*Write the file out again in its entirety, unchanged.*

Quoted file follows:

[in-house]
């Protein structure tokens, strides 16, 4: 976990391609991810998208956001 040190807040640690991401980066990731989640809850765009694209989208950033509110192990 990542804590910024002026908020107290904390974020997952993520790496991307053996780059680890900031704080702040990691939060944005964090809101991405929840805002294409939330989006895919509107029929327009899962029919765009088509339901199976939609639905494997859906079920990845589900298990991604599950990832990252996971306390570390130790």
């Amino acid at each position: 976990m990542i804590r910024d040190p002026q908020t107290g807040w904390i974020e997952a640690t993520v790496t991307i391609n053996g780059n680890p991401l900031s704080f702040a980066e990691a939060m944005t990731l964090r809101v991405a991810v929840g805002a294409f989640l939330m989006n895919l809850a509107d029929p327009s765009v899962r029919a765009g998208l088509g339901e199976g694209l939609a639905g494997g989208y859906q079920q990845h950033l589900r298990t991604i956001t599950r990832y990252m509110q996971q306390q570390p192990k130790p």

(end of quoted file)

[in-house]
């Protein structure tokens, strides 16, 4: 976990391609991810998208956001 040190807040640690991401980066990731989640809850765009694209989208950033509110192990 990542804590910024002026908020107290904390974020997952993520790496991307053996780059680890900031704080702040990691939060944005964090809101991405929840805002294409939330989006895919509107029929327009899962029919765009088509339901199976939609639905494997859906079920990845589900298990991604599950990832990252996971306390570390130790």
């Amino acid at each position: 976990m990542i804590r910024d040190p002026q908020t107290g807040w904390i974020e997952a640690t993520v790496t991307i391609n053996g780059n680890p991401l900031s704080f702040a980066e990691a939060m944005t990731l964090r809101v991405a991810v929840g805002a294409f989640l939330m989006n895919l809850a509107d029929p327009s765009v899962r029919a765009g998208l088509g339901e199976g694209l939609a639905g494997g989208y859906q079920q990845h950033l589900r298990t991604i956001t599950r990832y990252m509110q996971q306390q570390p192990k130790p």